Powered Parachute Flying Handbook

Chapter 11 — Approaches and Landings

Estimating Height and Movement

During the approach, roundout, and touchdown, vision is of prime importance. To provide a wide scope of vision and to foster good judgment of height and movement, your head should assume a natural, straight-ahead position. Your visual focus should not be fixed on any one side or any one spot ahead of the powered parachute, but should be changing slowly from a point just over the powered parachute’s nosewheel to the desired touchdown zone and back again, while maintaining a deliberate awareness of distance from either side of the runway within your peripheral field of vision. Accurate estimation of distance is, besides being a matter of practice, dependent upon how clearly objects are seen; it requires that vision be focused properly for the important objects to stand out as clearly as possible.

Speed blurs objects at close range. For example, consider the view from an automobile moving at high speed. Nearby objects seem to merge together in a blur, while objects farther away stand out clearly. The driver subconsciously focuses the eyes sufficiently far ahead of the automobile to see objects distinctly. In the same way, the distance at which the powered parachute pilot’s vision is focused is normally adjusted automatically.

If you attempt to focus on a reference that is too close or look directly down, the reference will become blurred, and the reaction will be either too abrupt or too late. In this case, your tendency will be to overcontrol, round out high, and make drop-in landings. When you focus too far ahead, accuracy in judging the closeness of the ground is lost and the consequent reaction will be too slow since there will not appear to be a necessity for action. This will result in flying into the ground without flaring.


The powered roundout is a slow, smooth transition from a normal approach descent rate to a landing descent rate, gradually rounding out the flightpath to one that is parallel with, and within a very few inches above the runway. When the powered parachute is in a normal descent, within what appears to be 10 to 20 feet above the ground, the powered roundout should be started. Once started, it should be a continuous process until the powered parachute touches down on the ground.

As the powered parachute reaches a height above the ground where a timely change can be made into the proper landing descent, power should be gradually applied to slowly decrease the rate of descent. [Figure 11-3]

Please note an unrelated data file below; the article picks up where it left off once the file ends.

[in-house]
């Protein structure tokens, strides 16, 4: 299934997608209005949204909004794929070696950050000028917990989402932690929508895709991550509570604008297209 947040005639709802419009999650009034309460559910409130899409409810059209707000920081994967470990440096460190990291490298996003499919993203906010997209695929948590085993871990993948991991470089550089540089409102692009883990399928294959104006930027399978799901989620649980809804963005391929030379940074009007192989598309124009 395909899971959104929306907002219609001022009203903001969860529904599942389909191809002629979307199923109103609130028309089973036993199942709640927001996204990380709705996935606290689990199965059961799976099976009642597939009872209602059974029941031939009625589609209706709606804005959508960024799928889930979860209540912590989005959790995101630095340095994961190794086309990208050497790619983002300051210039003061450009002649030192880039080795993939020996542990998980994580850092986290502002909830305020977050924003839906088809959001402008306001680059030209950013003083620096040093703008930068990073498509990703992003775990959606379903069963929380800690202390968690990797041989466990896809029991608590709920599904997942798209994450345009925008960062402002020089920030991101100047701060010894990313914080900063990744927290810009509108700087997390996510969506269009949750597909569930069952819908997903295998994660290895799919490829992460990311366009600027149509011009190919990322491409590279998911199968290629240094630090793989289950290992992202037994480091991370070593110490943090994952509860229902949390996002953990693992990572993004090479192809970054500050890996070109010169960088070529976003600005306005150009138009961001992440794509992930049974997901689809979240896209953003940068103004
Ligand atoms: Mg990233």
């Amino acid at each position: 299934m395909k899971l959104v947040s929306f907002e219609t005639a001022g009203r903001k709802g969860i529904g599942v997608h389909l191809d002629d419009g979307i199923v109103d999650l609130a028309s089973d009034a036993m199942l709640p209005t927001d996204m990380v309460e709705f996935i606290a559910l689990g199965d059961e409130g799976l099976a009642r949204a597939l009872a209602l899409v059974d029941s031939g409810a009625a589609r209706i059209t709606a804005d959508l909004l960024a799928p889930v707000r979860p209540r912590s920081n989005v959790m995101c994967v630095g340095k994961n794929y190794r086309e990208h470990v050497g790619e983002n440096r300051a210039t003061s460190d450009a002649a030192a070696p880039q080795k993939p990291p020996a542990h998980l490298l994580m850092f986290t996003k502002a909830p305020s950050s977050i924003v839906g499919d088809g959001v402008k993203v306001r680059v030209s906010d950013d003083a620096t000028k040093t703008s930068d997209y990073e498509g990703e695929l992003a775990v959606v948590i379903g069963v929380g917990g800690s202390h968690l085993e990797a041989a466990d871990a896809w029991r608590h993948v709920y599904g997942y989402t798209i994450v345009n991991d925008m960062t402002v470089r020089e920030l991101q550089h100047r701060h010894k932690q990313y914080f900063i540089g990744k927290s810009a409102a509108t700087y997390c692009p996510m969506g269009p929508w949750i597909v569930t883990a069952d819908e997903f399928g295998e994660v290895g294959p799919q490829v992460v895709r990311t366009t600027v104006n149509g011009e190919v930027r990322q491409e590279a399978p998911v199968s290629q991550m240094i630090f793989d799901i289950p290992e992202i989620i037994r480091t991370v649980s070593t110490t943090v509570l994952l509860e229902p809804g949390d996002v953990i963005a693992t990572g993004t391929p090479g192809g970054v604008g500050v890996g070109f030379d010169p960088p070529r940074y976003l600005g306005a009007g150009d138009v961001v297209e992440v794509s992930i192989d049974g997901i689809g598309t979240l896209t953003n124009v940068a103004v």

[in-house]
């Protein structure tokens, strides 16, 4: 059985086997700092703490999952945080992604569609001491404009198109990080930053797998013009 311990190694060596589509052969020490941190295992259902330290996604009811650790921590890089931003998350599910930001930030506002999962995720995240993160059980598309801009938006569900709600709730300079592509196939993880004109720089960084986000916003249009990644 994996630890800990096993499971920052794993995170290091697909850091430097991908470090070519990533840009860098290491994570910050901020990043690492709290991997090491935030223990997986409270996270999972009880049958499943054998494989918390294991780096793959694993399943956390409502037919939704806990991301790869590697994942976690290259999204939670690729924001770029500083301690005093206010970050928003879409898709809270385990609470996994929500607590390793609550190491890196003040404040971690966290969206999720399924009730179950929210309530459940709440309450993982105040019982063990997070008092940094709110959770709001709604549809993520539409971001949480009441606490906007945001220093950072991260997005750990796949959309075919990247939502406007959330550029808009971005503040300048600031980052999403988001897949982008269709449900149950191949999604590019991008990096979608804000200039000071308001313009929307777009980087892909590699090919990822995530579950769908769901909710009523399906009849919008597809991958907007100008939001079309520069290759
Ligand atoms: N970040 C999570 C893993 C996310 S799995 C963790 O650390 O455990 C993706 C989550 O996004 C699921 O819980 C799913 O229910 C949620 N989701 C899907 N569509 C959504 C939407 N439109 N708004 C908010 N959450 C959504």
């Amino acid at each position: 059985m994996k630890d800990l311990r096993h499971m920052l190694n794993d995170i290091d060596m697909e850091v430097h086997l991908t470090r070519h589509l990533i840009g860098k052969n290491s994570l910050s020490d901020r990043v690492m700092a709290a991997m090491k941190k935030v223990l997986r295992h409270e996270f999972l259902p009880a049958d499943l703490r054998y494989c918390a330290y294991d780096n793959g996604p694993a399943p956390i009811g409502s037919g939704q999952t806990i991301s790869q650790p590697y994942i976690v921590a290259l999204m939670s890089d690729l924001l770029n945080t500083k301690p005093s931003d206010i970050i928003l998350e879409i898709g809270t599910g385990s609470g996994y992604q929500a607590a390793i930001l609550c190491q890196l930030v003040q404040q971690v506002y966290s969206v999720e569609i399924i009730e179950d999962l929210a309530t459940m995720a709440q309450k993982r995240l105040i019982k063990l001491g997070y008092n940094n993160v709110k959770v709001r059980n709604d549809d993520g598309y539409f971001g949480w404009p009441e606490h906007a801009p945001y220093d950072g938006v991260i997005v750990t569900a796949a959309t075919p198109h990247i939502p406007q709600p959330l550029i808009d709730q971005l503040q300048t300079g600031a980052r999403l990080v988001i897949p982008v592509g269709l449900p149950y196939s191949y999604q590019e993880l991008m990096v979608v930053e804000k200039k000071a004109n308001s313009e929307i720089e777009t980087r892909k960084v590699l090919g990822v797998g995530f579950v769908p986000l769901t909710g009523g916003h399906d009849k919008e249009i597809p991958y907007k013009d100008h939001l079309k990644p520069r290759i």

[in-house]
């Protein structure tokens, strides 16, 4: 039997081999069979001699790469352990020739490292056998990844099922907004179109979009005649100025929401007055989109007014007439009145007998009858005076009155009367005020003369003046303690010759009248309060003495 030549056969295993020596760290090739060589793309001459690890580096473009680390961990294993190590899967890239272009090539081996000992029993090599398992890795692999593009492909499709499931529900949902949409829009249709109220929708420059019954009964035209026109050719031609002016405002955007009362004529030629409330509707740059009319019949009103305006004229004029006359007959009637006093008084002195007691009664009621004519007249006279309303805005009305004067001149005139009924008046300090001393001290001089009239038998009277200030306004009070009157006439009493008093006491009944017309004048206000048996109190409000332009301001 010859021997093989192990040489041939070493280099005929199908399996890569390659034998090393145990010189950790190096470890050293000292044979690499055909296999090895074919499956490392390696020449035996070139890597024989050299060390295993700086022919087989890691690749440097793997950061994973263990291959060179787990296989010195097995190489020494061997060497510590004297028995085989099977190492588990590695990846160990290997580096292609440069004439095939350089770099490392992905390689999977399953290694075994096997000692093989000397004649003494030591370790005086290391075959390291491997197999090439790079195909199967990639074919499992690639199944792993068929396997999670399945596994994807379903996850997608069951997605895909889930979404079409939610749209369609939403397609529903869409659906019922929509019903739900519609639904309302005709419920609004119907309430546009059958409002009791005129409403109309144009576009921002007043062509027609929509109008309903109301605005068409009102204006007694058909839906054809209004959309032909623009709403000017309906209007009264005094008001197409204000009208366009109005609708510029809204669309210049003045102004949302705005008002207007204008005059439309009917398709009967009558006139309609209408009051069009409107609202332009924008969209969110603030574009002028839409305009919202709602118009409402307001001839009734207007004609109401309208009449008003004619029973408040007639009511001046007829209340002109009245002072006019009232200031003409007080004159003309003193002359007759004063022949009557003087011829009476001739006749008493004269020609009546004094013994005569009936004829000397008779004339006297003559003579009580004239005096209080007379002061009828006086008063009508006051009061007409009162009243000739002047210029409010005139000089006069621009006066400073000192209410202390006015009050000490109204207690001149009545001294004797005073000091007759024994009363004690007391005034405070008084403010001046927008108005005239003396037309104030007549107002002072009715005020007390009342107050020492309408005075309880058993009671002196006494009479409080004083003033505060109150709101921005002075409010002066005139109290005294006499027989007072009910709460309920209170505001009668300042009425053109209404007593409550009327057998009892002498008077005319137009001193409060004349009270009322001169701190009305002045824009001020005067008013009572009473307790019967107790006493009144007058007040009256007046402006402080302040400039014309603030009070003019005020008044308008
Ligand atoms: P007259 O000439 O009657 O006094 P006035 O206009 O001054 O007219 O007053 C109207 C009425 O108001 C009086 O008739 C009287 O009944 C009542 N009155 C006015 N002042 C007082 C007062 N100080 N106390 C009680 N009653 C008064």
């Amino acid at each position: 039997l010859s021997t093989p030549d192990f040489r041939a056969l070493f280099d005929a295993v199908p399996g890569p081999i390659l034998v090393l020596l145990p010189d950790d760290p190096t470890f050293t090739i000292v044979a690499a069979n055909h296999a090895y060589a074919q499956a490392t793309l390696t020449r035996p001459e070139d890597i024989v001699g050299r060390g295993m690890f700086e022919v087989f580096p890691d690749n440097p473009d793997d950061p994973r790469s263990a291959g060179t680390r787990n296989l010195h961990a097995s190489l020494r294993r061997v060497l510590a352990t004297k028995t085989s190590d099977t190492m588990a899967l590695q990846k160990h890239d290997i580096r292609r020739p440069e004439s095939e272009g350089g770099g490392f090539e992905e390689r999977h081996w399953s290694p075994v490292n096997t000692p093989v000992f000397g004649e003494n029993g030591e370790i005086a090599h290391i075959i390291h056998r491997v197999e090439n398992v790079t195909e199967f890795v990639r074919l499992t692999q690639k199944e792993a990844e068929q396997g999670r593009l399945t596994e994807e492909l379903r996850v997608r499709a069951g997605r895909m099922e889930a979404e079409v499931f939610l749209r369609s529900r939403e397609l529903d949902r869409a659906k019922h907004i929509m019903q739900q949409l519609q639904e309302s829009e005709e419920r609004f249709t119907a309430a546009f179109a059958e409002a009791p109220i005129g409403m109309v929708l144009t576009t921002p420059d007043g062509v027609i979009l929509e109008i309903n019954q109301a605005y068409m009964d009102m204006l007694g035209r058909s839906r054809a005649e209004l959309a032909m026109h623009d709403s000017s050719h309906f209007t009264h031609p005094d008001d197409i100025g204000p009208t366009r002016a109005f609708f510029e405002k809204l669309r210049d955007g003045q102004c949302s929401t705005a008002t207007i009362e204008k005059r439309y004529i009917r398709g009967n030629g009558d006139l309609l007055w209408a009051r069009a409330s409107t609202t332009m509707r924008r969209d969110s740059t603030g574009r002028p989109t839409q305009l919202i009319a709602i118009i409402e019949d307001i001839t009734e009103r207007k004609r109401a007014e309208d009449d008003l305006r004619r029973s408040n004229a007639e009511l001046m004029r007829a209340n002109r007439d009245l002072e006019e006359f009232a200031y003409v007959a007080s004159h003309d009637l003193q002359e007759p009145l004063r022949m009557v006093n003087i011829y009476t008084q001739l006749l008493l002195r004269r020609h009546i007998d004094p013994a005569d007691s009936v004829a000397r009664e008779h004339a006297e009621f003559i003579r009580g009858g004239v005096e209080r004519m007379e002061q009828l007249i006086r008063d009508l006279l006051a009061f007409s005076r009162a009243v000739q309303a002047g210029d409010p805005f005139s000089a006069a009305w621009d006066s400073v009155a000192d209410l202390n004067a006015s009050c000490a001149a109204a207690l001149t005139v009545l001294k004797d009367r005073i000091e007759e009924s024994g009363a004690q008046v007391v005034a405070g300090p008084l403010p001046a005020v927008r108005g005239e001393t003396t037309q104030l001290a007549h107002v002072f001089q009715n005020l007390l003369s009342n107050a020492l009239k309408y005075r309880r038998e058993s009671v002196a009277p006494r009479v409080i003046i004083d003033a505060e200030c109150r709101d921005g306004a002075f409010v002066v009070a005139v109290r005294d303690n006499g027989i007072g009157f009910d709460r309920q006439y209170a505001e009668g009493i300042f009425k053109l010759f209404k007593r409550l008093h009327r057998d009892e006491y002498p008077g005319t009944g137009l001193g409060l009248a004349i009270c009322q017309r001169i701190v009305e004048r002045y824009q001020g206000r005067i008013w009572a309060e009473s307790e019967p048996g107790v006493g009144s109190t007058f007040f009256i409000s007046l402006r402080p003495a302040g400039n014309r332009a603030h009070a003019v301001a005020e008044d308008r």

The rate at which the roundout is executed depends on the powered parachute’s height above the ground and the rate of descent. A roundout started excessively high must be executed more slowly than one from a lower height to allow the powered parachute to descend to the ground. The rate of rounding out must also be proportionate to the rate of closure with the ground. When the powered parachute appears to be descending very slowly, no increase in power settings is called for.

Visual cues are important in rounding out at the proper altitude and maintaining the wheels a few inches above the surface until eventual touchdown. Visual cues are primarily dependent on the angle at which your central vision intersects the ground (or runway) ahead and slightly to the side. Proper depth perception is a factor in a successful flare, but the visual cues used most are those related to changes in runway or terrain perspective and to changes in the size of familiar objects near the landing area such as fences, bushes, trees, hangars, and even sod or runway texture. You should direct central vision at a shallow downward angle of from 10° to 15° toward the runway as the roundout is initiated.

Maintaining the same viewing angle causes the point of visual interception with the runway to move progressively rearward toward you as the powered parachute loses altitude. This is an important visual cue in assessing the rate of altitude loss. Conversely, forward movement of the visual interception point will indicate an increase in altitude, and would mean that power was increased too rapidly, resulting in floating. In most powered parachutes, the front wheel can easily be seen and can be used as an indicator of how far the main wheels are above the runway.

In some cases, it may be necessary to advance the throttle slightly to prevent an excessive rate of sink which would result in a hard, drop-in type landing. You should keep one hand on the throttle throughout the approach and landing, in case a sudden and unexpected hazardous situation requires an immediate application of power.

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